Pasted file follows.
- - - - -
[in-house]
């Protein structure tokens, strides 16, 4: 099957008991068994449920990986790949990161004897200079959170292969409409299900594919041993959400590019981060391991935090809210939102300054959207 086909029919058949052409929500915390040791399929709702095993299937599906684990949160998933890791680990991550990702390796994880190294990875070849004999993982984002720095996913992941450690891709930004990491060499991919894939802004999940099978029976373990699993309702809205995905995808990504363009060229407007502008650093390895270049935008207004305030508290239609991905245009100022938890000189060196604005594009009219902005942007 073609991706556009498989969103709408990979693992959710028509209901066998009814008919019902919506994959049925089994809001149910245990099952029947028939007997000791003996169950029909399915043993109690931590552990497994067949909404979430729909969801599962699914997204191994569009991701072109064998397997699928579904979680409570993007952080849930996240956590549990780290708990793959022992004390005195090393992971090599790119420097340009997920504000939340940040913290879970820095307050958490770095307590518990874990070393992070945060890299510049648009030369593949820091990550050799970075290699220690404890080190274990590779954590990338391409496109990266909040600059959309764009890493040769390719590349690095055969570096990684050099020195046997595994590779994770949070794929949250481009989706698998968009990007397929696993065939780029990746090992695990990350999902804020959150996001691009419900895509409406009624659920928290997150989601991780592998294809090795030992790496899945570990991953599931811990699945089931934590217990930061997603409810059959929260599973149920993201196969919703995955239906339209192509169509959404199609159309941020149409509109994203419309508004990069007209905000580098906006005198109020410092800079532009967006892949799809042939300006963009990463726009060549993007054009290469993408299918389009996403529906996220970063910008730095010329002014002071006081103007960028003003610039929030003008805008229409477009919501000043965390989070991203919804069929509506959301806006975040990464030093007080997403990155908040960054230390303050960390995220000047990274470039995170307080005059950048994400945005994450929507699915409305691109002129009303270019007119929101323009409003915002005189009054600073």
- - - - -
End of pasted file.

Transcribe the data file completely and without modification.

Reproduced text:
[in-house]
């Protein structure tokens, strides 16, 4: 099957008991068994449920990986790949990161004897200079959170292969409409299900594919041993959400590019981060391991935090809210939102300054959207 086909029919058949052409929500915390040791399929709702095993299937599906684990949160998933890791680990991550990702390796994880190294990875070849004999993982984002720095996913992941450690891709930004990491060499991919894939802004999940099978029976373990699993309702809205995905995808990504363009060229407007502008650093390895270049935008207004305030508290239609991905245009100022938890000189060196604005594009009219902005942007 073609991706556009498989969103709408990979693992959710028509209901066998009814008919019902919506994959049925089994809001149910245990099952029947028939007997000791003996169950029909399915043993109690931590552990497994067949909404979430729909969801599962699914997204191994569009991701072109064998397997699928579904979680409570993007952080849930996240956590549990780290708990793959022992004390005195090393992971090599790119420097340009997920504000939340940040913290879970820095307050958490770095307590518990874990070393992070945060890299510049648009030369593949820091990550050799970075290699220690404890080190274990590779954590990338391409496109990266909040600059959309764009890493040769390719590349690095055969570096990684050099020195046997595994590779994770949070794929949250481009989706698998968009990007397929696993065939780029990746090992695990990350999902804020959150996001691009419900895509409406009624659920928290997150989601991780592998294809090795030992790496899945570990991953599931811990699945089931934590217990930061997603409810059959929260599973149920993201196969919703995955239906339209192509169509959404199609159309941020149409509109994203419309508004990069007209905000580098906006005198109020410092800079532009967006892949799809042939300006963009990463726009060549993007054009290469993408299918389009996403529906996220970063910008730095010329002014002071006081103007960028003003610039929030003008805008229409477009919501000043965390989070991203919804069929509506959301806006975040990464030093007080997403990155908040960054230390303050960390995220000047990274470039995170307080005059950048994400945005994450929507699915409305691109002129009303270019007119929101323009409003915002005189009054600073």